Yes, it is what I'm saying. However, I don't think even if the balance turned out to be positive on Akamai's side, even that would count as "asking ISP to pay for access".
Imagine a small ISP. Not a lot of hosted content. In order to boost local content, this ISP provides co-location services at lower than usual costs. Due to the same considerations, the ISP pays a lot of peering costs (mostly incoming traffic, not a lot of outgoing traffic).
And then this ISP has an idea: I'll contact Akamai. The Akamai network accounts for over 25% of web traffic. If I have a local Akamai presence, this will greatly reduce my peering costs. Akamai's sales people are aware of this equation, of course. As a result, the deal finally negotiated mean that the ISP is paying Akamai for the privilege of hosting Akamai servers!
And the ISP is ecstatic. Yes, they are hosting a commercial server for free AND paying for the privilege, but they are saving a bundle on their peering costs. This is a straight bandwidth for bandwidth money-equivalent transaction. If Akamai started asking for too much, the ISP could tell them to take a hike. Presumably, for that to happen Akamai would have to ask more than the bandwidth costs it is saving!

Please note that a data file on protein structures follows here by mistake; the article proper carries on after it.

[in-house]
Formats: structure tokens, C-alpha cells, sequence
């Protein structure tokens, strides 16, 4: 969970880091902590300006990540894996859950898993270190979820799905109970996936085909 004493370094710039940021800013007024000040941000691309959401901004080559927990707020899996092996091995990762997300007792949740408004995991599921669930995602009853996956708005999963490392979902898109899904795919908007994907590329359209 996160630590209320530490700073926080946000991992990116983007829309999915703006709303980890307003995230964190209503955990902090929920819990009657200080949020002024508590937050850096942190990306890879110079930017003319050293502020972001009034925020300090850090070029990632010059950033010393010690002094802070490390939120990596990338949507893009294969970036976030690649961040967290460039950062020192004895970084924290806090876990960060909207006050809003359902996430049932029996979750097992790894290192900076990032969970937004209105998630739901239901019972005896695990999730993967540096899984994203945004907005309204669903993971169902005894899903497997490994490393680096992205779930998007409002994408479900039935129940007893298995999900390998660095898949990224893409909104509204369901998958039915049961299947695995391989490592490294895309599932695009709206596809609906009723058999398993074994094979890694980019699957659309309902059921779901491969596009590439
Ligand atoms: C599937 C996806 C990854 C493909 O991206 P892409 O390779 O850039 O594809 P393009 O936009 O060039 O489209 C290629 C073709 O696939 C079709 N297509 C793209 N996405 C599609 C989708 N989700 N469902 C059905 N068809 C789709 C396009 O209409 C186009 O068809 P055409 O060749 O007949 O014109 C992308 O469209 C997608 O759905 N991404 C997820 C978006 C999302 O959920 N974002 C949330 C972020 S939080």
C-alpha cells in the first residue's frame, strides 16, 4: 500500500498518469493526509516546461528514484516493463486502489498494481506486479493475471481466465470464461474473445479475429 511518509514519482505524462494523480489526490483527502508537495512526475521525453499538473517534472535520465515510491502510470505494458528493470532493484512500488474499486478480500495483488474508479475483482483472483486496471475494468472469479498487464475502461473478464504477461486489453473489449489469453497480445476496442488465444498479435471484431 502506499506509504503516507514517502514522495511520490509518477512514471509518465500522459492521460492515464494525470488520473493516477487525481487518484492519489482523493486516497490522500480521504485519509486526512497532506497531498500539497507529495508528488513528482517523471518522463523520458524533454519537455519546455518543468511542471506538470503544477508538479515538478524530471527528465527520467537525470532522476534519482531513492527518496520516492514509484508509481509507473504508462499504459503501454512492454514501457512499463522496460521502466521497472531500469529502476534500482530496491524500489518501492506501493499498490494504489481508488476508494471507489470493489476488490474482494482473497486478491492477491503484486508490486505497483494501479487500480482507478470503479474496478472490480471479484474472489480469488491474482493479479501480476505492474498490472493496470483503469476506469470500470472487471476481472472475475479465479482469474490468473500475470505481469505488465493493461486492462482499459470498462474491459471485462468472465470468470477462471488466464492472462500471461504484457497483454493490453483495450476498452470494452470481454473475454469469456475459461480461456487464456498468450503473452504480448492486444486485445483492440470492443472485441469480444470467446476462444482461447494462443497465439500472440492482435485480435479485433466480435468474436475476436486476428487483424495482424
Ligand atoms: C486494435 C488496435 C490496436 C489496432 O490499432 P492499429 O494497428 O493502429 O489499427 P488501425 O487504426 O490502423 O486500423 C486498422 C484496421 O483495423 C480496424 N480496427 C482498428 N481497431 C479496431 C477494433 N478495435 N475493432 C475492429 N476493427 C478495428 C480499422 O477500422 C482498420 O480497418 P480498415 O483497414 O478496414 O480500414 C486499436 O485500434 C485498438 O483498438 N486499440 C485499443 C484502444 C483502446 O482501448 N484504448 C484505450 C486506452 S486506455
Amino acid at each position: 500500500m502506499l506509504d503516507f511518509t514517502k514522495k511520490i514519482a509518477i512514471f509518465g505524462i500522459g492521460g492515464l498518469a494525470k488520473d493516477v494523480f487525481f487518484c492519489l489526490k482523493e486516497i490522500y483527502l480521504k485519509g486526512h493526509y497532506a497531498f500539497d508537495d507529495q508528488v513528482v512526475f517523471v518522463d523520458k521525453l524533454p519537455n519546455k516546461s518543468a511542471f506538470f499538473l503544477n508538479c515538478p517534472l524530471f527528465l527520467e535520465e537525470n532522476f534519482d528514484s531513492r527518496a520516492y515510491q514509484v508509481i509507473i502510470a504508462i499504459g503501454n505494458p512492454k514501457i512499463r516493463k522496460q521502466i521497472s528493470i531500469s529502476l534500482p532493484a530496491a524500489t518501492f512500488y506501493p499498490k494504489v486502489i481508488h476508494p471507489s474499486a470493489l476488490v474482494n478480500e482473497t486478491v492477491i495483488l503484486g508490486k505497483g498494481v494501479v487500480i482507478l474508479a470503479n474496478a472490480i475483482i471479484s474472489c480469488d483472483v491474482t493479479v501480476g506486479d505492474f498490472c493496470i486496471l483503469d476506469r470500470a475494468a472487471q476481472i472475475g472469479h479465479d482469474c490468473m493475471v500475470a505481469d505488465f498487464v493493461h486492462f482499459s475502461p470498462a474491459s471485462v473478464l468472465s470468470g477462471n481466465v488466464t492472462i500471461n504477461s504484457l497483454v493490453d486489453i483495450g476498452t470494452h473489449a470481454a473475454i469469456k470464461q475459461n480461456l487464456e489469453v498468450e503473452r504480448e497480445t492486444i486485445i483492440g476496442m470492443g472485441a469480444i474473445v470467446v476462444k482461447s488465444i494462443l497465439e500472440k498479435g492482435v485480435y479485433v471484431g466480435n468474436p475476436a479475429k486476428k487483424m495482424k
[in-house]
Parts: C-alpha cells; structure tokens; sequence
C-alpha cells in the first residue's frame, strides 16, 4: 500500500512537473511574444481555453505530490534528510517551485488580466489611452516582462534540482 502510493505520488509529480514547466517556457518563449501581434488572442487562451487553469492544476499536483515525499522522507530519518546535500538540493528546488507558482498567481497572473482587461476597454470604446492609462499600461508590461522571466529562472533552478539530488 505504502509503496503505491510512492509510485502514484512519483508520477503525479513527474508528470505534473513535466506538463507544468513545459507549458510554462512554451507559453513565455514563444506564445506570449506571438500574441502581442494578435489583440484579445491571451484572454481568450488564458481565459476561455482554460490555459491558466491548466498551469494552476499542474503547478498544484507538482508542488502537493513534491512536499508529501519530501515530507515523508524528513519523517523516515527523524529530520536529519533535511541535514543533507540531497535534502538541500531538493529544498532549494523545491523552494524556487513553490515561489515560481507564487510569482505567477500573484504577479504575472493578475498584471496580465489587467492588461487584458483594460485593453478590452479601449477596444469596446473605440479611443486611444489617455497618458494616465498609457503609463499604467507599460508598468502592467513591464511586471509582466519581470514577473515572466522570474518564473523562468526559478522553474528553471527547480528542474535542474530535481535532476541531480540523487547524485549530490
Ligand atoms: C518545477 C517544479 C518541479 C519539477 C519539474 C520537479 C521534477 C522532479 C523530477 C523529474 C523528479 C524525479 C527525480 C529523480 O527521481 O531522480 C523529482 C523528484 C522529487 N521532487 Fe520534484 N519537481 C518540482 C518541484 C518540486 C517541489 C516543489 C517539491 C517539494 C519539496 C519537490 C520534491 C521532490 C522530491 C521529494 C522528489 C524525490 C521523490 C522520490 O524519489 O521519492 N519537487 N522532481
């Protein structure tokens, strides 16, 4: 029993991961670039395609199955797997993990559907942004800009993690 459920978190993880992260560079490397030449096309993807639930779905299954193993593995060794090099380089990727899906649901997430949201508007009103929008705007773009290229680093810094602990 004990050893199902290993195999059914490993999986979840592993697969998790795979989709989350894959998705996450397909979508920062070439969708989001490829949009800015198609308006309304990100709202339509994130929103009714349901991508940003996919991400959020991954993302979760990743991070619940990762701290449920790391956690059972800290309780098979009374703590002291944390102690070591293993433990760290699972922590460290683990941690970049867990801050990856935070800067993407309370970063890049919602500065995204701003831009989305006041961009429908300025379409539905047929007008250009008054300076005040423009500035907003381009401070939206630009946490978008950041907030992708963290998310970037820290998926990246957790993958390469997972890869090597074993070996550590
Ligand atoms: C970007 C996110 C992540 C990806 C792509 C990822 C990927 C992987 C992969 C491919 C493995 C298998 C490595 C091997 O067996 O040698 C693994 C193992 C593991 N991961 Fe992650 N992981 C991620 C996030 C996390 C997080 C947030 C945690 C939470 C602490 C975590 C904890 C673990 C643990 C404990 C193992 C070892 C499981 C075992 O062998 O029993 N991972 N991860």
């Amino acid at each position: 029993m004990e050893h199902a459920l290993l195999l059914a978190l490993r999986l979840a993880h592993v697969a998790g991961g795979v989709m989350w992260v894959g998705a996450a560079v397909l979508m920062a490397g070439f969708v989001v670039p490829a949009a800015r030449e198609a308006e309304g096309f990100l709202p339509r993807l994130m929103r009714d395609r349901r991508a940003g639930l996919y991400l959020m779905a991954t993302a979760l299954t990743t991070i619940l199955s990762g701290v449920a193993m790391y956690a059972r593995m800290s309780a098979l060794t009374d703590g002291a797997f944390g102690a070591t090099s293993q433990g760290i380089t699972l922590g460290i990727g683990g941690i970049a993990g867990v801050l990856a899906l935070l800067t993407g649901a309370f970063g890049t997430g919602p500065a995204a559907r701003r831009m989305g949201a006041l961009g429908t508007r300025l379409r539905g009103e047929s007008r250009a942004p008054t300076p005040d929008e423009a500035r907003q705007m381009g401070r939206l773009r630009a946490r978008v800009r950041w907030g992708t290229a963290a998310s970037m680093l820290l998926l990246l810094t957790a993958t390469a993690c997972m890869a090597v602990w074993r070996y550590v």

Should Akamai choose to play dirty (as far as I know, they never do), they would be in a stronger position than Netflix. After all, you can get Netflix content elsewhere. Conversely, you cannot get to, e.g., apple.com without going through an Akamai server. If Akamai isn't doing it, I don't think there is any danger of Netflix doing it.